# Example: Other Packages

This is an example to showcase how rsppfp can be used along with other existing packages.

## Preparing the Input

The first step is to define the graph and its forbidden paths. This is done in the following snippet, with a set of forbidden paths defined as F = {f_1, f_2, f_3, f_4}, where f_1 = {u, v, y, u}, f_2 = {w, u, y, u}, f_3 = {w, v, y} and f_4 = {x, w, v, y, t}. Though this example is defined arbitrarily, and the input data is hard-coded, it is worth noting that the input can be obtained from different sources such as databases, spreadsheet files, and others. However, that process is outside of rsppfp’s scope.

# Load the sample graph
graph <- data.frame(from = c("s", "s", "s", "u", "u", "w", "w", "x", "x", "v", "v", "y", "y"),
to = c("u", "w", "x", "w", "v", "v", "y", "w", "y", "y", "t", "t", "u"),
cost = c(1L, 4L, 1L, 2L, 7L, 1L, 2L, 5L, 1L, 4L, 1L, 3L, 9L),
stringsAsFactors = FALSE)

fpaths <- data.frame(V1 = c("u", "u", "w", "x"), V2 = c("v", "w", "v","w"), V3 = c("y", "y", "y", "v"),
V4 = c("u", "u", NA, "y"), V5 = c(NA, NA, NA, "t"), stringsAsFactors = FALSE)

After this, it is possible to use rsppfp’s functions to transform the original graph, into G*. In this case, some forbidden paths have sub-paths that are part of others; particular examples are f_3 and f_4. As a result, the example makes use of Hsu’s backward construction function.

# Run the algorithm and transform the graph
gStar <- modify_graph_hsu(graph, fpaths)
gStar
#>     from    to cost
#> 1      s     u    1
#> 2      s     w    4
#> 3      s     x    1
#> 4      w     y    2
#> 5      x     y    1
#> 6      v     y    4
#> 7      v     t    1
#> 8      y     t    3
#> 9      y     u    9
#> 10     u   u|v    7
#> 11   u|v u|v|y    4
#> 12     u   u|w    2
#> 13   u|w u|v|y    2
#> 23     w   w|v    1
#> 24     x   x|w    5
#> 25   x|w x|w|v    1
#> 26   w|v     t    1
#> 27   x|w     y    2
#> 28 x|w|v     t    1
#> 29   u|v     t    1
#> 30 u|v|y     t    3
#> 31   u|w   w|v    1

## Integration with igraph

The resulting data frame (named in the code as gStar) can be transformed to other data types, specific of particular libraries. For example, it is possible to use the function graph_from_data_frame(...) provided by igraph (Csárdi & Nepusz, 2006), to convert gStar in order to use iGraph shortest-path functionalities.

# Transform gStar to igraph's data format
gStar.igraph <- graph_from_data_frame(gStar)

Even more, both graphs can be plotted using tkplot(…) or plot(...) function. The following code shows an example of visualization using igraphs functions.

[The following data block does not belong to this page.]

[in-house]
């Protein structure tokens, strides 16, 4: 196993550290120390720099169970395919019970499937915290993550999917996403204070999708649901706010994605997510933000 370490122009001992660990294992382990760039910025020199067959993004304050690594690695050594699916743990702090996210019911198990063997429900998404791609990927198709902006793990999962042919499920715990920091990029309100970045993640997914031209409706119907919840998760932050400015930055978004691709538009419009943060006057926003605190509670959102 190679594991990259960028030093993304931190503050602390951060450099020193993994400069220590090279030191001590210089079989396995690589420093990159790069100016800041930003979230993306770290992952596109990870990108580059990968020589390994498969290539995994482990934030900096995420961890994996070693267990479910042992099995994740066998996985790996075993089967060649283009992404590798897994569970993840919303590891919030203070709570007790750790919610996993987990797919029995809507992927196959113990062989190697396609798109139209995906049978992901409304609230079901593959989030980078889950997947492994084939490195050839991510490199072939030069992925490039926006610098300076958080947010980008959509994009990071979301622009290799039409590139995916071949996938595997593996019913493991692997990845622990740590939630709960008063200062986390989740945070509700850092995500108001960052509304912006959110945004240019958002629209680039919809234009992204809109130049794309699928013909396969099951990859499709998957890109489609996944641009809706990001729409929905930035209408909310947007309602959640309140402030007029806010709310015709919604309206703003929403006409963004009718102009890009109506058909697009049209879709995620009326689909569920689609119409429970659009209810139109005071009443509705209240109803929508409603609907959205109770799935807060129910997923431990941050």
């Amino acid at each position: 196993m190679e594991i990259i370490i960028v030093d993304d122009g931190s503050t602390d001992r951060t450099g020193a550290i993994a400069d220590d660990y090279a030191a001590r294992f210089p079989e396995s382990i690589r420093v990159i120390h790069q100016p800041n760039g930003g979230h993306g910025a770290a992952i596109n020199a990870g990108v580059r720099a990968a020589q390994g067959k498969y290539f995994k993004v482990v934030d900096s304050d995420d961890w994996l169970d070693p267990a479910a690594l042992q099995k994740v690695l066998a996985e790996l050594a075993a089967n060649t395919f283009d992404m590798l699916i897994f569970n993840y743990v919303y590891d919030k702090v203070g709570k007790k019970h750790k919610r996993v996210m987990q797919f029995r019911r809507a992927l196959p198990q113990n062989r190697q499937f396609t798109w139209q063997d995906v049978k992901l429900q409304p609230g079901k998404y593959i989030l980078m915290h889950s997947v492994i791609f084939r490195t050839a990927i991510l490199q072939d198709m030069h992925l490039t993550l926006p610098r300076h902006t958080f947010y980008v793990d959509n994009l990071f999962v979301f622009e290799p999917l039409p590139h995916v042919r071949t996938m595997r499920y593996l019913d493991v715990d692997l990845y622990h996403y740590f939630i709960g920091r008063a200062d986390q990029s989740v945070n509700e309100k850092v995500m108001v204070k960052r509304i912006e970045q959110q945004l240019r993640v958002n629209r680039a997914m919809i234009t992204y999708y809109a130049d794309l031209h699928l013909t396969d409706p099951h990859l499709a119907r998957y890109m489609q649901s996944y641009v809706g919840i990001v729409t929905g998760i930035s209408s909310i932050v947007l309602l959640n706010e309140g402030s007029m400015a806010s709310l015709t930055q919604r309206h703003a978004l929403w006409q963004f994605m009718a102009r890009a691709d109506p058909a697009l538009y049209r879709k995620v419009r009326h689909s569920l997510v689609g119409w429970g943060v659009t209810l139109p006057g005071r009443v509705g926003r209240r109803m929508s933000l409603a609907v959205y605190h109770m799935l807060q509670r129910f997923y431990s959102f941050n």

# This can be used to plot the graph
plot(gStar.igraph, edge.arrow.size = 0.5, vertex.size = 20, xlab = "Graph",
vertex.color = "#F1F1F1", vertex.label.color = "#050505")

As any path calculated in gStar will be given in terms of its nodes. Hence, as a result of the transformation process, gStar nodes nStar are equivalences of the original nodes. For example, a node labeled Argo123 in the original graph G can be divided into several new nStar_i, resulting in: Troya789|Argo123, Paris456|Troya789|Argo123 and Polux852|Argo123, besides the original node. Therefore, when searching for a path from a node to another node n_i, the algorithm must consider all of the nStar_i.

The package rsppfp provides an additional function to obtain this equivalences. A code example can be seen below:

# This can be used to plot the graph
get_all_nodes(gStar, "v")
#> [1] "v"     "u|v"   "w|v"   "x|w|v"

With this, the flow to obtain a shortest path with any algorithm, can be summarized as follows: 1. Obtain all of the target node’s equivalences. 2. For each target node found in (1): - Get the shortest path and its weight/cost from the origin node to it. 3. The less costly path is the solution.

This algorithm has been implemented for igraph in an example function, named get_shortest_path. However, although it can be used to simplify solving the shortest path, its aim is to provide guidance on how to impliment the previous logic.

Its code is the following:

get_shortest_path <- function(g, origin, dest, weightColName = NULL) {
#If there is no weight column specified, assume equal weights
if(is.null(weightColName)) {
g$weight <- 1 weightColName <- "weight" # If the column could not be found... } else if(!weightColName %in% colnames(g)) { #Show an error stop(weightColName, " is not a variable in g.") } # Convert the graph g.i <- graph_from_data_frame(g) # Get all nodes where for the destination is the destination destEq <- get_all_nodes(g, dest) # Find shortest paths from origin to all N* corresponding to dest # - suppress warning if not all destinations reachable sp <- suppressWarnings(shortest_paths(g.i, from = origin, to = destEq, weights = edge_attr(g.i, weightColName), output = "both")) # Filter out zero-length paths (return if nothing left) zero_length <- lengths(sp$epath) == 0
if (all(zero_length)) {
warning("There is no path from ", origin, " to ", dest, ".\n")
return (character(0))
} else {
sp <- lapply(sp, function(element) element[!zero_length])
}

# Find shortest of remaining paths
dist <- vapply(sp$epath, function(path) sum(edge_attr(g.i, weightColName, path)), numeric(1)) shortestPath <- sp$vpath[[which.min(dist)]]

# Convert path with nodes from N* to path with nodes from N
return( parse_vpath(names(shortestPath)) )
}

And it can be used as in the following example:

# Obtain the shortest path using the simplified function
shortestPath <- get_shortest_path(gStar, "u", "t", "cost")
shortestPath
#> [1] "u" "w" "v" "t"

Also, it is worth pointing out that a path can only be translated if it is presented as a list or vector of nodes, written sequentially. In igraph, this is known as vpaths (vertexes paths). However, this step is done inside the convenience function.